By Bonnie Erbe, Thomas Jefferson Street blog
Washington Post ombudsman Andrew Alexander had an interesting post on sexism at the institution he writes about. He gave several examples of recent pieces of writing in the paper which drew reader criticisms for gender bias. Most recently he cites a review by TV critic Tom Shales, known for his lavish use of language to take down TV programs with which he is not in love, of a news PBS public affairs program. (Full disclosure: I too host a PBS public affairs program) and an interview it aired with former President Bill Clinton.
Shales later apologized in an online chat for saying that the female co-anchor
looked as though she would have been much more comfortable in Clinton's lap.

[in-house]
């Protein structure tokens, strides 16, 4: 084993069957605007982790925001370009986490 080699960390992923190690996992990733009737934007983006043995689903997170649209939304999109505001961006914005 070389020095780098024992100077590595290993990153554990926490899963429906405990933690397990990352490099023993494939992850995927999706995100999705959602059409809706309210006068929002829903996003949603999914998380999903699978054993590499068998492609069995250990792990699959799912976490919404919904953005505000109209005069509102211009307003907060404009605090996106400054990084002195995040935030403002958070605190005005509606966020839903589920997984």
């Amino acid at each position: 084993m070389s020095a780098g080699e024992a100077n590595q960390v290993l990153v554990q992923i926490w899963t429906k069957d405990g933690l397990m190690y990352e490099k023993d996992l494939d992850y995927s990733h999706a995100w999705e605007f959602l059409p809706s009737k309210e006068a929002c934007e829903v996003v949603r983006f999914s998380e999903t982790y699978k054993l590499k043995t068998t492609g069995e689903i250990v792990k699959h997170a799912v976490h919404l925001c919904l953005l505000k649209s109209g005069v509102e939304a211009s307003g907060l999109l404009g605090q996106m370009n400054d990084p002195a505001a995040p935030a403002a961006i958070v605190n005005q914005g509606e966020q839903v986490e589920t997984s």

Alexander went on to quote other Post references which may be found here.
But the most interesting part of his article, to me, was a study from 2008 which discussed the Post's declining female readership. It said, in part:
The study also said a content analysis of roughly 1,200 Post stories found that women were the focus of only 18 percent of them, although they comprised slightly more than half the area's population. The same analysis found that "men are quoted almost three times as often as women in the paper."
The study recommended the Post produce journalism "that creates an expectation among female readers that the paper is being published with them in mind."
I canceled my subscription to the Washington Post years ago and would also cancel my current subscriptions to the Wall Street Journal and the New York Times if only my husband wouldn't caterwaul in response. He's stuck on paper journalism, while I moved on years ago to the Internet for my daily dose.
The reason I dropped the Post years ago is because, quite frankly, I found the paper boring--especially its Op-Ed page. The writing was turgid and the opinions blasé. Maybe it has improved since then, but I'll never know because I'm in subscription dropping mode.